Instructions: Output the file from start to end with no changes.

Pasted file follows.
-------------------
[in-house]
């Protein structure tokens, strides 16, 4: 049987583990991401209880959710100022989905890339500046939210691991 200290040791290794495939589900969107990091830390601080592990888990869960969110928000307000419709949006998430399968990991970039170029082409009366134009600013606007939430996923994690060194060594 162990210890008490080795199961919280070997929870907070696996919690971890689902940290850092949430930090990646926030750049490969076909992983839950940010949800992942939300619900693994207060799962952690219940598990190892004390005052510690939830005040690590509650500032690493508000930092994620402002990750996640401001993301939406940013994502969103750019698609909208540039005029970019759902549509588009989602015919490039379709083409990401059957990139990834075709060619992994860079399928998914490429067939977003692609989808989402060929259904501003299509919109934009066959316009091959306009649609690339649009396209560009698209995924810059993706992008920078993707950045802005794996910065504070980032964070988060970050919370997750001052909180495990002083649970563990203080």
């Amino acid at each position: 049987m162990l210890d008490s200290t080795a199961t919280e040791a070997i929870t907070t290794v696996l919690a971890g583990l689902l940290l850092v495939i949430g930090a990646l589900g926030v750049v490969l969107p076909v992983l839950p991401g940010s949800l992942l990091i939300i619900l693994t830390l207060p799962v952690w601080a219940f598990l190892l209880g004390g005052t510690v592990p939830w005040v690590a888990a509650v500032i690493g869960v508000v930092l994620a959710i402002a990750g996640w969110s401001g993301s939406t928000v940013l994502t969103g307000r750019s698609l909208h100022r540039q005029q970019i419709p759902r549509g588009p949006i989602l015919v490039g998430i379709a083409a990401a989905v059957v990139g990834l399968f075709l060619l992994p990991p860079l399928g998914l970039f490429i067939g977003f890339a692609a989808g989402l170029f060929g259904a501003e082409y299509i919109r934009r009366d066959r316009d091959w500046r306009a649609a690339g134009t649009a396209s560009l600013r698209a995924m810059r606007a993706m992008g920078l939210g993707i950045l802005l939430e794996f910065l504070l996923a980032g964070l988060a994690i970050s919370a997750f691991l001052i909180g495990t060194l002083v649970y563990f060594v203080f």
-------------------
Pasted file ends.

[in-house]
């Protein structure tokens, strides 16, 4: 049987583990991401209880959710100022989905890339500046939210691991 200290040791290794495939589900969107990091830390601080592990888990869960969110928000307000419709949006998430399968990991970039170029082409009366134009600013606007939430996923994690060194060594 162990210890008490080795199961919280070997929870907070696996919690971890689902940290850092949430930090990646926030750049490969076909992983839950940010949800992942939300619900693994207060799962952690219940598990190892004390005052510690939830005040690590509650500032690493508000930092994620402002990750996640401001993301939406940013994502969103750019698609909208540039005029970019759902549509588009989602015919490039379709083409990401059957990139990834075709060619992994860079399928998914490429067939977003692609989808989402060929259904501003299509919109934009066959316009091959306009649609690339649009396209560009698209995924810059993706992008920078993707950045802005794996910065504070980032964070988060970050919370997750001052909180495990002083649970563990203080």
């Amino acid at each position: 049987m162990l210890d008490s200290t080795a199961t919280e040791a070997i929870t907070t290794v696996l919690a971890g583990l689902l940290l850092v495939i949430g930090a990646l589900g926030v750049v490969l969107p076909v992983l839950p991401g940010s949800l992942l990091i939300i619900l693994t830390l207060p799962v952690w601080a219940f598990l190892l209880g004390g005052t510690v592990p939830w005040v690590a888990a509650v500032i690493g869960v508000v930092l994620a959710i402002a990750g996640w969110s401001g993301s939406t928000v940013l994502t969103g307000r750019s698609l909208h100022r540039q005029q970019i419709p759902r549509g588009p949006i989602l015919v490039g998430i379709a083409a990401a989905v059957v990139g990834l399968f075709l060619l992994p990991p860079l399928g998914l970039f490429i067939g977003f890339a692609a989808g989402l170029f060929g259904a501003e082409y299509i919109r934009r009366d066959r316009d091959w500046r306009a649609a690339g134009t649009a396209s560009l600013r698209a995924m810059r606007a993706m992008g920078l939210g993707i950045l802005l939430e794996f910065l504070l996923a980032g964070l988060a994690i970050s919370a997750f691991l001052i909180g495990t060194l002083v649970y563990f060594v203080f």